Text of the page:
The government's books have returned to surplus for the first time in seven years.
Excluding investment gains and losses, the operating surplus stood at $414 million in the year to June, compared with a deficit of $2.8 billion in the previous year.
In May's budget Treasury forecast a $684 million deficit.
Treasury said the surplus was due to a growing economy boosting the tax take, while it kept a lid on spending growth.
The deficit peaked at $18.4 billion in 2011, and Finance Minister Bill English said returning to surplus was a significant milestone.
Mr English was coy about future surpluses, pointing out the risks to the economy from lower dairy prices and weak inflation.
But he said the government was committed to keeping spending under control, and his focus was on reducing debt over the medium term given ongoing economic uncertainty globally.
Prime Minister John Key said his government had kept spending at a very modest level since it took power.
"The government - and the people of New Zealand, I think collectively - have worked very hard over the last seven years to get the books back into order. It's a very positive thing that the country is now earning more than it is spending, and as a National government we will be working very hard to make sure we stay in surplus."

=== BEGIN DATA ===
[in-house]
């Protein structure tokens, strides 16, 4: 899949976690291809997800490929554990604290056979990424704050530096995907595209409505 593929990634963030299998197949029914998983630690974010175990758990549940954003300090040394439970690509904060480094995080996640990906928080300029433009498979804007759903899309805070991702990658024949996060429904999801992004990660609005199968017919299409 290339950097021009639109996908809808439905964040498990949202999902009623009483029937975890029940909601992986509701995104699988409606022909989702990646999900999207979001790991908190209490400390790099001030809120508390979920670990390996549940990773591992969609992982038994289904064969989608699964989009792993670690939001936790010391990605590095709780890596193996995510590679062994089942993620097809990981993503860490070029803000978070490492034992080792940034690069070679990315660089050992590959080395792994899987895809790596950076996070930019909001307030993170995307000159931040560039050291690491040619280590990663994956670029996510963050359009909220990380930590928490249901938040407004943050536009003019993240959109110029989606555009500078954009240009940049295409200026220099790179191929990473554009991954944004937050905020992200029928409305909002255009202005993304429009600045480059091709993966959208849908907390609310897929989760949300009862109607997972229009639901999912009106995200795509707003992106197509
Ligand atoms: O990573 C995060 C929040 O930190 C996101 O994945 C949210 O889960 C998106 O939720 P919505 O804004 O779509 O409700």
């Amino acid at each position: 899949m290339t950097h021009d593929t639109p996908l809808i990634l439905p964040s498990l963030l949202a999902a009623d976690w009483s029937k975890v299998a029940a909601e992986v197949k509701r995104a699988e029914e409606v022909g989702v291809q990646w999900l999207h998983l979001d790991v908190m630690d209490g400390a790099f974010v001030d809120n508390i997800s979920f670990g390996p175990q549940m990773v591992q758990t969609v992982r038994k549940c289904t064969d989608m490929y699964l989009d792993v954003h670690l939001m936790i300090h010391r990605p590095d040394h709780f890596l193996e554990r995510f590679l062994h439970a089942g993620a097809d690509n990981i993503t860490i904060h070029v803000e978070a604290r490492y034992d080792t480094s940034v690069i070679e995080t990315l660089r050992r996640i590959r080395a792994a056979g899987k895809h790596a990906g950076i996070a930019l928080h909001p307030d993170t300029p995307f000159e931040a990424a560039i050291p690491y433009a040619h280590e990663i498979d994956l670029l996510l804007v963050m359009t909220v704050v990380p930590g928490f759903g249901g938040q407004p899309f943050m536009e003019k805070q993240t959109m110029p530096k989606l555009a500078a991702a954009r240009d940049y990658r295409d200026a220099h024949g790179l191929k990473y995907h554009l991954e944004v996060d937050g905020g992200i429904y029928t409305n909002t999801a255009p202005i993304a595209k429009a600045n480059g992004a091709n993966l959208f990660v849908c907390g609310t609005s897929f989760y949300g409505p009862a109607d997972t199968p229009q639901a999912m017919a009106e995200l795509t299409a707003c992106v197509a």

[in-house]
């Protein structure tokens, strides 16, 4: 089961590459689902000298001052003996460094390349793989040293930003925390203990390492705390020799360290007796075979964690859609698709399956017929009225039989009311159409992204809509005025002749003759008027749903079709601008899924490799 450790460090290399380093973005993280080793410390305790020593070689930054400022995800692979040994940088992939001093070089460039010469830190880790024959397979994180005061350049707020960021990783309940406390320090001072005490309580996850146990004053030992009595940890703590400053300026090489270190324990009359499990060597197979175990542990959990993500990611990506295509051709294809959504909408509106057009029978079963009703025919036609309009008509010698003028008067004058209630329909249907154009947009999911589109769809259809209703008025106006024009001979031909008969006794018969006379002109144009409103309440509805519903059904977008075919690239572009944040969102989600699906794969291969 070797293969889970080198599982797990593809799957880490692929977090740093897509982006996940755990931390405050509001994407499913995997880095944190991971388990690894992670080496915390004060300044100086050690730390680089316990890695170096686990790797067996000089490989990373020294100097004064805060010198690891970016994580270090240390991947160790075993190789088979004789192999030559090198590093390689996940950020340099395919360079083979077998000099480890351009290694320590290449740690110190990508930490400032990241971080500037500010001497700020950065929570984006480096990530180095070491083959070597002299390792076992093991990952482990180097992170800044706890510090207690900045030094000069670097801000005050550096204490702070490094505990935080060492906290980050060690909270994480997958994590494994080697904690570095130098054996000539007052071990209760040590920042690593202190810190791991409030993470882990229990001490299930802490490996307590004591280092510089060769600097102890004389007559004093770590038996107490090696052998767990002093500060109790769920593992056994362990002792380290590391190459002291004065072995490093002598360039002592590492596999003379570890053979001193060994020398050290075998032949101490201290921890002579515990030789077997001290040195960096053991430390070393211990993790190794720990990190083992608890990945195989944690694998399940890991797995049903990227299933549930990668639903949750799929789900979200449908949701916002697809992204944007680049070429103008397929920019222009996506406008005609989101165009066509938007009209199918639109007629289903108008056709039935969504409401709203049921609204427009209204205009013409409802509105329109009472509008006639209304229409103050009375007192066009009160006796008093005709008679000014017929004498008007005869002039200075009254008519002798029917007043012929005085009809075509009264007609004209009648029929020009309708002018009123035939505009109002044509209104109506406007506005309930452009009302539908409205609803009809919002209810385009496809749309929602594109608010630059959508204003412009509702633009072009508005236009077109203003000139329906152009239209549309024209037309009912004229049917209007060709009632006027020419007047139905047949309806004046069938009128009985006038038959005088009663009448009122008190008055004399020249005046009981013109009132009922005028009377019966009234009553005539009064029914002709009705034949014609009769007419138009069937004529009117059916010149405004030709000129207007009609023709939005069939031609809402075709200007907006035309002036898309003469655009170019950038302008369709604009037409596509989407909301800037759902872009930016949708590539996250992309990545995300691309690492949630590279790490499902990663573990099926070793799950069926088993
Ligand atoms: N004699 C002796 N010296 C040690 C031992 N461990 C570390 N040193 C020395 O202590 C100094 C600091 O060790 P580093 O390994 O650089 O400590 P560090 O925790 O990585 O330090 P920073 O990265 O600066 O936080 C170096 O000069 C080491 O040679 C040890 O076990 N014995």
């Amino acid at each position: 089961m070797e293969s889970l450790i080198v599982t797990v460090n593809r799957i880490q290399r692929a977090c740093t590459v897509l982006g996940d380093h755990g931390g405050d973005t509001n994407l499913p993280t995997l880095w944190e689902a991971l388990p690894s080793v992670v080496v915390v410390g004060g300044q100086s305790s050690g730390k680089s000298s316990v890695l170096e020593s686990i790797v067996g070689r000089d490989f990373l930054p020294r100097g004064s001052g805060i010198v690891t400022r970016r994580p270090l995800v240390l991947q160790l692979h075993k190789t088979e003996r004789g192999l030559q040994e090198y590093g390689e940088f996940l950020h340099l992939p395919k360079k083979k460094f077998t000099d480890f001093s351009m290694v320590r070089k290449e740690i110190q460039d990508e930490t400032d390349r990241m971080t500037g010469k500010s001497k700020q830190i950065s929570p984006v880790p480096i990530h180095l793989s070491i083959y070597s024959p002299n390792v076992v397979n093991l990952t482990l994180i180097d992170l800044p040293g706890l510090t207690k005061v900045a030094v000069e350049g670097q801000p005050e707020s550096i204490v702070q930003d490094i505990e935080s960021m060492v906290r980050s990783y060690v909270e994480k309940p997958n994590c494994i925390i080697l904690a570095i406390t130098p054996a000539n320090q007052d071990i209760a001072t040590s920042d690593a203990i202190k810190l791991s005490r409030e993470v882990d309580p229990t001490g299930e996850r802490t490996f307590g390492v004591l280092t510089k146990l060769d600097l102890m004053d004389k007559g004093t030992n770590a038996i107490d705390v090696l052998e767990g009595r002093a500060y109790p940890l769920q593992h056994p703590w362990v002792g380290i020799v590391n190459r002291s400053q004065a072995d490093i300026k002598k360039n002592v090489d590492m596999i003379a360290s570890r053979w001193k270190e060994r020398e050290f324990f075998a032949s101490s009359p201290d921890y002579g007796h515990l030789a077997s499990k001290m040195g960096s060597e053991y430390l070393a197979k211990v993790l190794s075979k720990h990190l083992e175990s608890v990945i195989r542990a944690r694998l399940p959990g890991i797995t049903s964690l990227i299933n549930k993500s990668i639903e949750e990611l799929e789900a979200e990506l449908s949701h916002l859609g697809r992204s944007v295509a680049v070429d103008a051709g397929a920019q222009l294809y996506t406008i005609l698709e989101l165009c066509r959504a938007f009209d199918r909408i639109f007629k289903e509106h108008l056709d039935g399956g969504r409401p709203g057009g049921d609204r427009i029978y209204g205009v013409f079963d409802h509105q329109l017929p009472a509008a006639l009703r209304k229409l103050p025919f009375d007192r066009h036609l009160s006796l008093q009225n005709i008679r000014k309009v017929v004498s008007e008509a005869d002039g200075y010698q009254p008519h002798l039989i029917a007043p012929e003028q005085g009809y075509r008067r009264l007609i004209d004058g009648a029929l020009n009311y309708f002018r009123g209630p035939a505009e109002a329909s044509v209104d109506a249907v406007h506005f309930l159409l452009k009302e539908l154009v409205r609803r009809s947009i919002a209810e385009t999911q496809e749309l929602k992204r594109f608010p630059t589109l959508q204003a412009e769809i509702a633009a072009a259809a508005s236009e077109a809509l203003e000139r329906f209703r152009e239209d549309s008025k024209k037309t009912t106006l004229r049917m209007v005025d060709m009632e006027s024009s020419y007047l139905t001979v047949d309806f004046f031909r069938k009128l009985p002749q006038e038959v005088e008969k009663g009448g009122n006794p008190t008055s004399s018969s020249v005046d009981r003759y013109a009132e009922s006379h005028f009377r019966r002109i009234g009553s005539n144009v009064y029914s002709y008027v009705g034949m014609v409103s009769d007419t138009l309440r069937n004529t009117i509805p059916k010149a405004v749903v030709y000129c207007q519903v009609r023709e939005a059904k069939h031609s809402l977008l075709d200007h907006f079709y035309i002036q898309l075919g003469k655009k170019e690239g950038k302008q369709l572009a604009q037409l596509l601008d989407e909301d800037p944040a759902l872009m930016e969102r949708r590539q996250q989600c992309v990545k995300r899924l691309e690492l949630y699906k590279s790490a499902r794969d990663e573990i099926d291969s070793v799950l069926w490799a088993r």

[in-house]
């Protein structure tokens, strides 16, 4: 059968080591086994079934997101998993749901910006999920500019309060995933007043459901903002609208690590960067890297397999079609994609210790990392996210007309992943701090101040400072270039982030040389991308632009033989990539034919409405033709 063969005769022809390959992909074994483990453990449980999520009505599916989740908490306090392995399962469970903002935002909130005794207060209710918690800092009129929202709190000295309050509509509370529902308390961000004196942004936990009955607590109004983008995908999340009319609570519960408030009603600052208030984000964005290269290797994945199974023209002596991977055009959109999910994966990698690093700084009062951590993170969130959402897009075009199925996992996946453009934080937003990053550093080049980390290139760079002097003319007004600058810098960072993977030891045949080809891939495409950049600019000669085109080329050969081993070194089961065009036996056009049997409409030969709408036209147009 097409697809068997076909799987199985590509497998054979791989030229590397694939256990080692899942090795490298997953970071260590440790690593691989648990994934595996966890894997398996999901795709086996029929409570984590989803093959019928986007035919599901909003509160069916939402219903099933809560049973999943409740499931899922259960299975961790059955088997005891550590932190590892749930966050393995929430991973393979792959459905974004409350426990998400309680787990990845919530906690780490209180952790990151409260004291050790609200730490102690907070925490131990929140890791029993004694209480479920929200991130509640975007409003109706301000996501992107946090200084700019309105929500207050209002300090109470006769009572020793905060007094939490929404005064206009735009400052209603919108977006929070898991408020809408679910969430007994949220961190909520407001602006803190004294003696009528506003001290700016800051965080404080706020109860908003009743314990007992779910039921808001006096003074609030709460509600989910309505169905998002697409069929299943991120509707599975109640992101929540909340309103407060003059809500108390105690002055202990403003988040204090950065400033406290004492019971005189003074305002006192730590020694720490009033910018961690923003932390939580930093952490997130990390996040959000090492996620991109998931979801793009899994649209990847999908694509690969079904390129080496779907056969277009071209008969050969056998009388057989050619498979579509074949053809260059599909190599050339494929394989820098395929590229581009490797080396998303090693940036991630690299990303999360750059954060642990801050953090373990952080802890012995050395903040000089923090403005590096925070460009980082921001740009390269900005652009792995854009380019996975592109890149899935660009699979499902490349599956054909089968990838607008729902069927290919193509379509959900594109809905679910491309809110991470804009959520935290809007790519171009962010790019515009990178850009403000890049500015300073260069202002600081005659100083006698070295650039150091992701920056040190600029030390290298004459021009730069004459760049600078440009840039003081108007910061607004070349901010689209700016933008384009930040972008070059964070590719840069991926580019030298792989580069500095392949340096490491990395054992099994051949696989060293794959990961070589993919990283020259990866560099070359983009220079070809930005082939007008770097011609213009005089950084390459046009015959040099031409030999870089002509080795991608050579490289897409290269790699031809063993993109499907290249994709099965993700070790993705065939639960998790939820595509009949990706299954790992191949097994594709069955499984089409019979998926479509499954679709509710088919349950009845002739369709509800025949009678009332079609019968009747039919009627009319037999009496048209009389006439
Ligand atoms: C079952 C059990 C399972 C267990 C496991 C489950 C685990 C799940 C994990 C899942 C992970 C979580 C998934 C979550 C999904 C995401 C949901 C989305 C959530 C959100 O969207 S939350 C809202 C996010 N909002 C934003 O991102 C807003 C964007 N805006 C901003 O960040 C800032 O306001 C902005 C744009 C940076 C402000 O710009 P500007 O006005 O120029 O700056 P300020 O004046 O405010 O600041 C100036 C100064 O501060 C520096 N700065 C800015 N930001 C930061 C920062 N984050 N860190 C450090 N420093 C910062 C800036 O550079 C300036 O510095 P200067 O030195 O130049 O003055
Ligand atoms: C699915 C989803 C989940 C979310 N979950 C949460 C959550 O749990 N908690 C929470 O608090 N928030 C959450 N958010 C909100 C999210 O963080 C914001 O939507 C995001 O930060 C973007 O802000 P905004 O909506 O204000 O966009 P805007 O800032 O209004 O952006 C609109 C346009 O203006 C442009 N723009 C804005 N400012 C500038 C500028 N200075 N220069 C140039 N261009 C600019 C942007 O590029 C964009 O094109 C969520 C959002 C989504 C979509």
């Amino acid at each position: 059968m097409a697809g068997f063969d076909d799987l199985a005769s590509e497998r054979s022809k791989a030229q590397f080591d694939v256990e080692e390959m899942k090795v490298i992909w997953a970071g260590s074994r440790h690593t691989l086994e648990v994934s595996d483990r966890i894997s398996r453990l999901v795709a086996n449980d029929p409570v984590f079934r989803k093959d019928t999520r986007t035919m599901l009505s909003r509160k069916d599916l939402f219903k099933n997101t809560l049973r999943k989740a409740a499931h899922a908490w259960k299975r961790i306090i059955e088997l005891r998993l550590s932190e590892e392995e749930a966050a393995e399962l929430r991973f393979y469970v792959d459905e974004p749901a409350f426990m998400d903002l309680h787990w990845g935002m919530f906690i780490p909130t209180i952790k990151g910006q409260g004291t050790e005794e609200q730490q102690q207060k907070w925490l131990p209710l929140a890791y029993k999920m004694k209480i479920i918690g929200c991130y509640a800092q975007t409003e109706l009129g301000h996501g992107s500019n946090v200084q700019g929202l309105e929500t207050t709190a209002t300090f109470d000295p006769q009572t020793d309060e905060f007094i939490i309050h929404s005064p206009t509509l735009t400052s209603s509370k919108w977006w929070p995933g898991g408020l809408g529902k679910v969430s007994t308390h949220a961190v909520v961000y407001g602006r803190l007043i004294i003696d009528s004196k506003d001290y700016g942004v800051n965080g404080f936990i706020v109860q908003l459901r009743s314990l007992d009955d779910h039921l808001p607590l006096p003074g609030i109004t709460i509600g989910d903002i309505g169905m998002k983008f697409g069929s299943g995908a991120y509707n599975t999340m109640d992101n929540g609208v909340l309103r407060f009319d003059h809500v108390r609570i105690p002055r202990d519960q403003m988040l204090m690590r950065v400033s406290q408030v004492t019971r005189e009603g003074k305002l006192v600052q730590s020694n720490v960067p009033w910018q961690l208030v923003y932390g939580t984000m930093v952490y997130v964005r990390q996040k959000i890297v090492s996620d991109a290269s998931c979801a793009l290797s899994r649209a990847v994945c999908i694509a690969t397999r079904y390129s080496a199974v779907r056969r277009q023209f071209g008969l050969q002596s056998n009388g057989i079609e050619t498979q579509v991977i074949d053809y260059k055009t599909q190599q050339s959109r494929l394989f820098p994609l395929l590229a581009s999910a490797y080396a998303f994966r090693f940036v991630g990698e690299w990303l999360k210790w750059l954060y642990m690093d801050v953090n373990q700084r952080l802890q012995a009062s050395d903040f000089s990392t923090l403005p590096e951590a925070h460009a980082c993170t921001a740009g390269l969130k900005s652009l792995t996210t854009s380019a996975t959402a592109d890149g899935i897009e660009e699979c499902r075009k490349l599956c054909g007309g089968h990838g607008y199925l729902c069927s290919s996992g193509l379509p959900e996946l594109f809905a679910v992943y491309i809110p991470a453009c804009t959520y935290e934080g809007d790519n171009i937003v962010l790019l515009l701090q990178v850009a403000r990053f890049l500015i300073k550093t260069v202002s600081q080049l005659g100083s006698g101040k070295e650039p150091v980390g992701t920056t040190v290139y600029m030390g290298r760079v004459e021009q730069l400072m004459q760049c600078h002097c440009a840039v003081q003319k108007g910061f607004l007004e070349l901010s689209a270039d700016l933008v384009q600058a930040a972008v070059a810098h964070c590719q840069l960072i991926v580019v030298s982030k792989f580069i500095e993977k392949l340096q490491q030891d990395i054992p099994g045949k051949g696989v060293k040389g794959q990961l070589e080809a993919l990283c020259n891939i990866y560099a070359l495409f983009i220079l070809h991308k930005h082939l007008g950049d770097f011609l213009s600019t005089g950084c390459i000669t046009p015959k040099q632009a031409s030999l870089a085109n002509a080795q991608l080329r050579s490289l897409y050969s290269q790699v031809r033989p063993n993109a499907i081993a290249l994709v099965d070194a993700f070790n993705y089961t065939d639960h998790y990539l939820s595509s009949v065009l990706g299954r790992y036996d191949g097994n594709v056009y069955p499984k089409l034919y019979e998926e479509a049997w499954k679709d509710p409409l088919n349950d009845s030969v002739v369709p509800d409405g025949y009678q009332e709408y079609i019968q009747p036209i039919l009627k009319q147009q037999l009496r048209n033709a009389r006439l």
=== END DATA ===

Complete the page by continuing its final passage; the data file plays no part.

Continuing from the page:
But the Green Party said the Government's narrow surplus had come at the cost of the things that matter to New Zealanders.
Finance spokesperson Julie-Anne-Genter said the surplus was a distraction.
"National still isn't making progress on the critically important issues facing New Zealand, like reducing child poverty and reducing carbon pollution so we can respond to climate change. So we certainly think they could have made much more progress in these areas with better financial management, and still achieve surplus."
And the Labour Party said the surplus paled into insignificance against its massive debt burden. Finance spokesperson Grant Robertson said the debt levels were extraordinarily high.
"The government will be paying $13 million a day in interest - they're going to wipe out the surplus in a month's worth of interest payments on the debt. We have a government that is hugely indebted and without any real ideas or any real plan B to grow the economy so we can pay back that debt."
The economy grew 2.4 percent in the year to June, which Treasury said was due to robust growth in construction, household consumption and tourism.
Tax revenue rose 8 percent to $66.6 billion with higher income and corporate tax and GST.
As a share of the economy, core Crown tax revenue totaled 27.7 percent of GDP, compared with 26.3 percent last year.
Spending rose 2 percent to $72.4 billion or 30.1 percent of GDP, with most of the gain from more people getting superannuation.
The pace of growth in net debt was starting to slow, and stood at $60.6 billion, or 25.2 percent of gross domestic product.